NotesFAQContact Us
Collection
Advanced
Search Tips
Peer reviewed Peer reviewed
Direct linkDirect link
ERIC Number: EJ934082
Record Type: Journal
Publication Date: 2011-Jul
Pages: 21
Abstractor: As Provided
Reference Count: 0
ISBN: N/A
ISSN: ISSN-0028-3932
A Domain-Specific System for Representing Knowledge of Both Man-Made Objects and Human Actions. Evidence from a Case with an Association of Deficits
Vannuscorps, Gilles; Pillon, Agnesa
Neuropsychologia, v49 n9 p2321-2341 Jul 2011
We report the single-case study of a brain-damaged individual, JJG, presenting with a conceptual deficit and whose knowledge of living things, man-made objects, and actions was assessed. The aim was to seek for empirical evidence pertaining to the issue of how conceptual knowledge of objects, both living things and man-made objects, is related to conceptual knowledge of actions at the functional level. We first found that JJG's conceptual knowledge of both man-made objects and actions was similarly impaired while his conceptual knowledge of living things was spared as well as his knowledge of unique entities. We then examined whether this pattern of association of a conceptual deficit for both man-made objects and actions could be accounted for, first, by the "sensory/functional" and, second, the "manipulability" account for category-specific conceptual impairments advocated within the Feature-Based-Organization theory of conceptual knowledge organization, by assessing, first, patient's knowledge of sensory compared to functional features, second, his knowledge of manipulation compared to functional features and, third, his knowledge of manipulable compared to non-manipulable objects and actions. The later assessment also allowed us to evaluate an account for the deficits in terms of failures of simulating the hand movements implied by manipulable objects and manual actions. The findings showed that, contrary to the predictions made by the "sensory/functional", the "manipulability", and the "failure-of-simulating" accounts for category-specific conceptual impairments, the patient's association of deficits for both man-made objects and actions was not associated with a disproportionate impairment of functional compared to sensory knowledge or of manipulation compared to functional knowledge; manipulable items were not more impaired than non-manipulable items either. In the general discussion, we propose to account for the patient's association of deficits by the hypothesis that concepts whose core property is that of being a mean of achieving a goal--like the concepts of man-made objects and of actions--are learned, represented and processed by a common domain-specific conceptual system, which would have evolved to allow human beings to quickly and efficiently design and understand means to achieve goals and purposes. (Contains 3 figures and 11 tables.)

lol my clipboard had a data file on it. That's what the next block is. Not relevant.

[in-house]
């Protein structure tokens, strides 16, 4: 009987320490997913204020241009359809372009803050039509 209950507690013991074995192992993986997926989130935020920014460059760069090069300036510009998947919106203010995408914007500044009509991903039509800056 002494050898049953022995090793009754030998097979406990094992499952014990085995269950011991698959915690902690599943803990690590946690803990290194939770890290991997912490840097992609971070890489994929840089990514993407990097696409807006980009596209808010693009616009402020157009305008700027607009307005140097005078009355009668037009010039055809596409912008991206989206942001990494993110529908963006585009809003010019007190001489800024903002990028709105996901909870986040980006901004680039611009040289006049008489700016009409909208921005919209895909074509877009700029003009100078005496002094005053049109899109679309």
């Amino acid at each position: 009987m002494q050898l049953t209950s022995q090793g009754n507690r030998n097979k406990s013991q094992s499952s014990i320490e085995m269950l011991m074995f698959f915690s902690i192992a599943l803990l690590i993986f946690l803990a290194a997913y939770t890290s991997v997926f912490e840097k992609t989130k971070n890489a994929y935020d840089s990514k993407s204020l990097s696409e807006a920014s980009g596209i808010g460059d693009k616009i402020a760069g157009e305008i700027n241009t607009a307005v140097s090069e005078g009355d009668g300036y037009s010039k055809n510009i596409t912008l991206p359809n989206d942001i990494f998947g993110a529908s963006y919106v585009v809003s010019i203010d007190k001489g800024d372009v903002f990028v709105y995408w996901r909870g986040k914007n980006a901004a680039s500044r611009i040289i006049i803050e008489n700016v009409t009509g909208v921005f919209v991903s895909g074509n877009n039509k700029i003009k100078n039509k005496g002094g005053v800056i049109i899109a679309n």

Elsevier. 6277 Sea Harbor Drive, Orlando, FL 32887-4800. Tel: 877-839-7126; Tel: 407-345-4020; Fax: 407-363-1354; e-mail: usjcs@elsevier.com; Web site: http://www.elsevier.com
Publication Type: Journal Articles; Reports - Research
Education Level: N/A
Audience: N/A
Language: English
Sponsor: N/A
Authoring Institution: N/A